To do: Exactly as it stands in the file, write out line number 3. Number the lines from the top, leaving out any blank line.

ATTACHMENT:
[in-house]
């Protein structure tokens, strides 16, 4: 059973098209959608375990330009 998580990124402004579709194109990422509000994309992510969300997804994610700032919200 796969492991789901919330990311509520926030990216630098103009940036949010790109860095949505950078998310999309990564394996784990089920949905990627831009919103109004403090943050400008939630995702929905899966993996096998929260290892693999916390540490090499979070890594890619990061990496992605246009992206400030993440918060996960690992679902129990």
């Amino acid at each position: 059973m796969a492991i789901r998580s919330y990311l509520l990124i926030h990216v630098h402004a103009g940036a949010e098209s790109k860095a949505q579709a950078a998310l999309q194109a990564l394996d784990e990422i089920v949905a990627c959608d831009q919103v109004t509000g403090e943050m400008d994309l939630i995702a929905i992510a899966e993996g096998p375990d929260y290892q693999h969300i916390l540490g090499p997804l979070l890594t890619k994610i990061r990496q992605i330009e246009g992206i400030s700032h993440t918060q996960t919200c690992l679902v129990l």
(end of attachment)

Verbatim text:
């Amino acid at each position: 059973m796969a492991i789901r998580s919330y990311l509520l990124i926030h990216v630098h402004a103009g940036a949010e098209s790109k860095a949505q579709a950078a998310l999309q194109a990564l394996d784990e990422i089920v949905a990627c959608d831009q919103v109004t509000g403090e943050m400008d994309l939630i995702a929905i992510a899966e993996g096998p375990d929260y290892q693999h969300i916390l540490g090499p997804l979070l890594t890619k994610i990061r990496q992605i330009e246009g992206i400030s700032h993440t918060q996960t919200c690992l679902v129990l």